|Peru’s former president Alberto Fujimori, who is 71 and ailing, addressed the court after being sentenced yesterday. (Justice Palace via Reuters)|
Peru’s Fujimori gets 6 years in corruption case
But daughter vows to pardon him if she is elected
LIMA - A court imposed a six-year prison sentence yesterday on disgraced former Peruvian president Alberto Fujimori, who already faced the prospect of spending the rest of his life in a cell after three previous convictions. He also was fined $9 million for authorizing wiretaps and bribes.
The sentencing concluded two years of televised trials that forced a country still divided over its bloody past to relive the darkest days of Fujimori’s authoritarian, corruption-riddled administration.
Animated and unrepentant in early trials, the ailing 71-year-old former president appeared resigned in his later hearings. TV cameras often caught Fujimori sleeping at his table alone in the center of the courtroom.
Asked by the presiding judge yesterday if he accepted his sentence in the corruption trial, Fujimori stood up and quietly told the court, “I move to nullify.’’
On Monday, Fujimori pleaded guilty to the charges, a decision his lawyer says was based on the belief that he could not get a fair trial before the special Supreme Court panel.
Since Fujimori’s 2007 extradition to Peru from Chile, the three-judge panel has convicted him of crimes against humanity for authorizing military death squads, of abuse of power for an illegal search, and of embezzlement for paying his spy chief $15 million in state funds.
Prison terms are served concurrently in Peru, so the 25-year sentence imposed in the murder and kidnapping trial is the maximum he could serve. Arrested in Chile in 2005, that would leave Fujimori in jail until 2030.
He could be freed far earlier, however, if his daughter Keiko is elected president in 2011.
She has vowed to pardon her father and leads some recent campaign polls, largely because Fujimori remains popular for crushing the Maoist Shining Path rebels during his decade in power.
Keiko did not attend the sentencing, but her lieutenant, congressman Carlos Raffo, told reporters outside the court that the “unjust’’ trials were a “necessary step in the process of Alberto Fujimori’s return and rectification in Peru.’’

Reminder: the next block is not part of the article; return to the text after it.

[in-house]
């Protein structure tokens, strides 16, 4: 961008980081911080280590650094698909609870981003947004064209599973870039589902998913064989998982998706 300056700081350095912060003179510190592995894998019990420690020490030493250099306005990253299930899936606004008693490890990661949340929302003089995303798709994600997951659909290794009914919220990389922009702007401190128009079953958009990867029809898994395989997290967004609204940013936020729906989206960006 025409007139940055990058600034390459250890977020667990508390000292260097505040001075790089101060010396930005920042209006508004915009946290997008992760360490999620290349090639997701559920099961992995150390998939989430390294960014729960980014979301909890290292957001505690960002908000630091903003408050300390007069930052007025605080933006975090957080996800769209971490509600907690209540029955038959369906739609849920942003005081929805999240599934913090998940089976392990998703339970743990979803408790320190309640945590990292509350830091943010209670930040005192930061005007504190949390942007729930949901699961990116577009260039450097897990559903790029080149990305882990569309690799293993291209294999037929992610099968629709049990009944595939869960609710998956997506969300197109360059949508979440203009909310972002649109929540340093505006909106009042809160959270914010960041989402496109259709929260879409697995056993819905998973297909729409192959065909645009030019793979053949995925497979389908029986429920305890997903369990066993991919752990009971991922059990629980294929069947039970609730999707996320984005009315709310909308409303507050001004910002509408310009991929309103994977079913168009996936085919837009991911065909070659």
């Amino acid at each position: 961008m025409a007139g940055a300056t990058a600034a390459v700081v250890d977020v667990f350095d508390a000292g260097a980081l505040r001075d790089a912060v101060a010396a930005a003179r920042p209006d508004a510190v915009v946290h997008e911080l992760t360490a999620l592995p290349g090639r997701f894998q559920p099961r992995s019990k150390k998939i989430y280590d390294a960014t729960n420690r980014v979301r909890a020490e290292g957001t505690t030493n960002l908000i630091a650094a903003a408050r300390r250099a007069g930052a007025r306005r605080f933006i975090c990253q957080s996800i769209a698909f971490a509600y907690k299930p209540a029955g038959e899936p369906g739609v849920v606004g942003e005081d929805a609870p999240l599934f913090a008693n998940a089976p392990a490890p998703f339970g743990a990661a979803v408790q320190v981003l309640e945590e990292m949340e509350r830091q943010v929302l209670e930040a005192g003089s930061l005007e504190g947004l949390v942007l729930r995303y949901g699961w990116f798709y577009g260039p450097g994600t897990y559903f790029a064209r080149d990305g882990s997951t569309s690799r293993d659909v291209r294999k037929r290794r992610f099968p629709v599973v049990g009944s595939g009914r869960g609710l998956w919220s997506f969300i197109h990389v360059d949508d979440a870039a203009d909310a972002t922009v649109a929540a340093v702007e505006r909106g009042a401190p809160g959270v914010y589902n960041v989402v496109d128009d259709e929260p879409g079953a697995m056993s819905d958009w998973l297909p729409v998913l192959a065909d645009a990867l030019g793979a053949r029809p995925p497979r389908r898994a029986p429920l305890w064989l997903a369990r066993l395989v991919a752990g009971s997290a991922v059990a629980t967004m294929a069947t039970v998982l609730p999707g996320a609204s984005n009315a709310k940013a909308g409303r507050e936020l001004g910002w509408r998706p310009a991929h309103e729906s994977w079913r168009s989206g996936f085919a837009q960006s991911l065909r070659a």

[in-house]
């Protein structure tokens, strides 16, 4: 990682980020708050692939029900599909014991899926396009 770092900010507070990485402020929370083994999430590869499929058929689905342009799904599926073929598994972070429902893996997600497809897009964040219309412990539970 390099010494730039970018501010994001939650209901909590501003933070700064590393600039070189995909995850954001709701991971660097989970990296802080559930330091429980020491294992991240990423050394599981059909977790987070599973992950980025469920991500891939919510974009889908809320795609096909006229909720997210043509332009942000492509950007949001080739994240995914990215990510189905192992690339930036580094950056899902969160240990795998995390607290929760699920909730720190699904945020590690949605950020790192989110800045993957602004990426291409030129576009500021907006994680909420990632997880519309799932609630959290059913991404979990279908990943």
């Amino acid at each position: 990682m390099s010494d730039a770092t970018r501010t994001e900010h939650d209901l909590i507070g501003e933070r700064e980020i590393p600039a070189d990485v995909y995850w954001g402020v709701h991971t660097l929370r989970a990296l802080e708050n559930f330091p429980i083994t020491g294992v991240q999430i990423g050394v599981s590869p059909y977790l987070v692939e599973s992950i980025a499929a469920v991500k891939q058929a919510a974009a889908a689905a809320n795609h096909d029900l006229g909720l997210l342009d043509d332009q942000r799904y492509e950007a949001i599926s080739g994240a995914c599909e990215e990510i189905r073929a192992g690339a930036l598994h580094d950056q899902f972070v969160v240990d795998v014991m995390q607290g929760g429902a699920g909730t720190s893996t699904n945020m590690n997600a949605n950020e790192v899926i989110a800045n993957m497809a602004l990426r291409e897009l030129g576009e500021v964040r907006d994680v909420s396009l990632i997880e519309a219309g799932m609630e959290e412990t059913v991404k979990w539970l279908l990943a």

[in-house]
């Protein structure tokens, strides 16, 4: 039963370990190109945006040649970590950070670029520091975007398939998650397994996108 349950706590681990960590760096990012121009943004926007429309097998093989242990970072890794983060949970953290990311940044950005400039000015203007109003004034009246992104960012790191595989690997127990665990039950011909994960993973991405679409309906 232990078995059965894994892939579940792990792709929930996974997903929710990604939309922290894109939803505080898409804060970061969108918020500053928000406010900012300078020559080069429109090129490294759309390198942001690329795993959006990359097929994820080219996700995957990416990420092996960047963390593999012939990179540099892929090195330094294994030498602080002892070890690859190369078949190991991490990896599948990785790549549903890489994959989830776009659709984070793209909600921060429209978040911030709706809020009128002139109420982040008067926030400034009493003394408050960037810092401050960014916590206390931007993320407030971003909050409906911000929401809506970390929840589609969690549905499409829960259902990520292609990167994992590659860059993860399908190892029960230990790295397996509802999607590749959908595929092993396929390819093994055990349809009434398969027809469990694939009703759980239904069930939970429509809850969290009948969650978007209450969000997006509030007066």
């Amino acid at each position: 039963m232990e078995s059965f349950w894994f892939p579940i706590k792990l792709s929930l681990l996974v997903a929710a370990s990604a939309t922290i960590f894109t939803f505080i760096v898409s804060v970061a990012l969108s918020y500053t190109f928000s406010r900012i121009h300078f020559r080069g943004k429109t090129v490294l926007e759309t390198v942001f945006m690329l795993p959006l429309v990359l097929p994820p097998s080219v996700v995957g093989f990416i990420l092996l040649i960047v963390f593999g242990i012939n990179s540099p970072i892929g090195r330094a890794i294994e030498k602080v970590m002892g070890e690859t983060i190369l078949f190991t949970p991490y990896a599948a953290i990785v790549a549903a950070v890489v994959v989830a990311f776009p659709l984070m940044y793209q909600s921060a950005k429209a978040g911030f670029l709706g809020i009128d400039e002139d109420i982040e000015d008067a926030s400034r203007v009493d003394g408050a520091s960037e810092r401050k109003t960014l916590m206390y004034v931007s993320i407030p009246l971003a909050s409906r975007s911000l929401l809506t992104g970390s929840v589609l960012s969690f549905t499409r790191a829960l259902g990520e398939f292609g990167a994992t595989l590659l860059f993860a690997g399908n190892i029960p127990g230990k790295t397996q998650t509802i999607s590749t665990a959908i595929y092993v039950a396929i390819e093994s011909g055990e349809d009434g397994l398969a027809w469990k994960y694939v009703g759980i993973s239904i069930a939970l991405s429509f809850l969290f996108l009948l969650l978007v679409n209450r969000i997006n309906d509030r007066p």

“Now it’s our turn,’’ said Raffo. “The Fujimori movement’s response will be political.’’
Monday’s guilty plea allowed Fujimori to avoid an arduous trial that could damage his health and Keiko’s campaign by reminding voters of his regime’s rampant corruption.
While Fujimori’s lawyer, Cesar Nakazaki, told judges he was in complete compliance with the sentence, outside the court he said the panel’s rulings are politically motivated.
Last week, the Supreme Court rejected a suit by Fujimori that attempted to remove the judges.
Presiding Judge Cesar San Martin called the suit shameful.
“We will reject, as we must, shameful personal attacks that seek to tarnish our integrity with the sole intent of discrediting’’ the rulings, San Martin said at the close of yesterday’s proceedings.
Javier Diez Canseco, a former opposition congressmen during Fujimori’s regime and a wiretap victim, praised the sentence but said he regretted Fujimori’s “political maneuvering.’’
“They are using all the money they robbed from the country to paint all of Peru’’ with political propaganda for Keiko’s election, Diez Canseco told reporters outside the court.
Along with the six-year sentence, the court ordered Fujimori to pay $8 million to the government and $1 million to be shared among the 28 people whose phones were tapped.